267 Days on the Road
The Te Urewera Rainforest: it holds heaps of hidden gems, such as countless waterfalls and stunning tracts of native forest. In the middle lies the humongous and insanely clear Lake Waikaremoana, which we were lucky enough to explore by boat yesterday. Today, we are sticking to dry land by seeking out, what we would consider, one of the “most fun” hidden gems in Te Urewera, the Onepoto Caves.
Making our gravelly way to the Onepoto Caves
From the Waikaremoana Holiday Park, we drive up the gravel road, (something you just have to get used to in Te Urewera), looking out for the Onepoto Caves sign. From the the roadside there are about three other walks you can do, mostly to take you to various lookouts over the lake, but we are keeping our eyes peeled for a more “underground” experience. There are two entrances to the Onepoto Cave Loop Track, but thanks to our host, David’s, advice yesterday, we opt for the lower entrance. He suggested that although it is a loop track, we should just return the same way or else we would have to walk back to our car via the road.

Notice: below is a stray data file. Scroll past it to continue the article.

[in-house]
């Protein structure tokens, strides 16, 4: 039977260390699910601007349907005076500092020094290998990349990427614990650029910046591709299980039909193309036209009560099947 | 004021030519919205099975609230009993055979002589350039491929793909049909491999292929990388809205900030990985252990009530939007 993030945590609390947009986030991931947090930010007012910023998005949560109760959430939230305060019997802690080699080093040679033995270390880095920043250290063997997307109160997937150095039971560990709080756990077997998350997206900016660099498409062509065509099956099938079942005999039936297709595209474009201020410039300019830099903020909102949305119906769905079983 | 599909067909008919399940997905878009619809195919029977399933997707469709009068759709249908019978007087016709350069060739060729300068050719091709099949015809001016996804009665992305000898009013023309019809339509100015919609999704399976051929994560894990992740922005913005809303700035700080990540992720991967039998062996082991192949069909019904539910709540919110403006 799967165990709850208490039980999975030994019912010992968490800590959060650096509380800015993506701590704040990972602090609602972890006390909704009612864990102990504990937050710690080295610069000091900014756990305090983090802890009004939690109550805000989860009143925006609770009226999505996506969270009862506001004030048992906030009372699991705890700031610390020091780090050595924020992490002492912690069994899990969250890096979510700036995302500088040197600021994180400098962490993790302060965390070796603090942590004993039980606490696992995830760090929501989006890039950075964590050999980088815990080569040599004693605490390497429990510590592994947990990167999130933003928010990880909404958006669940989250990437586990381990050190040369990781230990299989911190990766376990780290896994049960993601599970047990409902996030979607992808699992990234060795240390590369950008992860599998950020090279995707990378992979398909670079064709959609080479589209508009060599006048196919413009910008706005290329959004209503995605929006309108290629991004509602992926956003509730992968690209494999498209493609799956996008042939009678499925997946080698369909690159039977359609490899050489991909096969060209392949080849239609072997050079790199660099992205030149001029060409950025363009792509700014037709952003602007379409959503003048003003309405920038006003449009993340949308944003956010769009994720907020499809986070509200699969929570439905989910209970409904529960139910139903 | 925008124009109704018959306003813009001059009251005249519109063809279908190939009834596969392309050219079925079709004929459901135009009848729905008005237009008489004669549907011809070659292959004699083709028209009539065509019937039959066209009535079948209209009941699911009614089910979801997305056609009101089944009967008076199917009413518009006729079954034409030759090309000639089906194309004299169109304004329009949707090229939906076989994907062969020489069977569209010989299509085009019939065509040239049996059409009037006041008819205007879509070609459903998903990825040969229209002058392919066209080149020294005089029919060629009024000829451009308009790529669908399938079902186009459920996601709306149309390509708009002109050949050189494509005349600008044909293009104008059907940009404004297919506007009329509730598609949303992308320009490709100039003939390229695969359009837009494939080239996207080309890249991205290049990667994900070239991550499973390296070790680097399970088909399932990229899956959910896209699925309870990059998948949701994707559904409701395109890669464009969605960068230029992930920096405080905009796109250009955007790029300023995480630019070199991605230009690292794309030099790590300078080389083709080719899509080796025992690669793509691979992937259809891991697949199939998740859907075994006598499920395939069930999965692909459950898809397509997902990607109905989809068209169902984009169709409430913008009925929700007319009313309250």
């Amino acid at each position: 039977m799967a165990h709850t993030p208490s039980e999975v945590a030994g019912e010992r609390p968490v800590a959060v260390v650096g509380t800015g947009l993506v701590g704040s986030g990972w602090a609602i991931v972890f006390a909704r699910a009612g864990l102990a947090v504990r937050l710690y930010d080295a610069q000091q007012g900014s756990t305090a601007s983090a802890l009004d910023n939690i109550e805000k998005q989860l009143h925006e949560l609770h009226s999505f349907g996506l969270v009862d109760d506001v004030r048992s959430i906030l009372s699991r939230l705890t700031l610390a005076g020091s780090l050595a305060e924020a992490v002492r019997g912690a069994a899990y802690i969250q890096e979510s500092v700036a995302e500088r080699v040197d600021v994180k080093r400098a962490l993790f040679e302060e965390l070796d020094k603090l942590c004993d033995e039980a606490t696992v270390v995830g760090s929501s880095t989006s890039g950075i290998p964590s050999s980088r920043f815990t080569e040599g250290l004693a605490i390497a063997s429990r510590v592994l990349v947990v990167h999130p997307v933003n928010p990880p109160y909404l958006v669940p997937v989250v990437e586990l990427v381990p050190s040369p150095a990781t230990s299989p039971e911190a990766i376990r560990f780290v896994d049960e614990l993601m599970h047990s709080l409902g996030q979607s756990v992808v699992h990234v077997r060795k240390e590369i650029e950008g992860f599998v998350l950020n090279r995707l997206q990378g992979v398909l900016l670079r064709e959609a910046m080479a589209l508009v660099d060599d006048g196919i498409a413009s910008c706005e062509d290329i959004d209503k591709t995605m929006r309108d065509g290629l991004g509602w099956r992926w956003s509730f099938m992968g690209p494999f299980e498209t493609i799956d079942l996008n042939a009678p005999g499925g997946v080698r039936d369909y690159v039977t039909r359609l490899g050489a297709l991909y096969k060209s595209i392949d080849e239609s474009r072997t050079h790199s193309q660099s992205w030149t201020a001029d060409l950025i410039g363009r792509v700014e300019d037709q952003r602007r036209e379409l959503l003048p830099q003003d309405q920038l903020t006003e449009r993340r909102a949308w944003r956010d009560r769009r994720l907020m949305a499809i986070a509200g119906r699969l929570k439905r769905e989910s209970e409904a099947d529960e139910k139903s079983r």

Delving into the darkness of the rainforest
We park up with a bit of a view of the lake, then delve into the entrance of the Onepoto Caves track. The bush is so thick, sheltering us from the sunlight, that it feels like we could be in a cave already. After all the rain we’ve had recently, the forest is all the more vibrant with greenery. Moss grows of ferns which grow on tree trunks. Whatever surface there is, it’s green.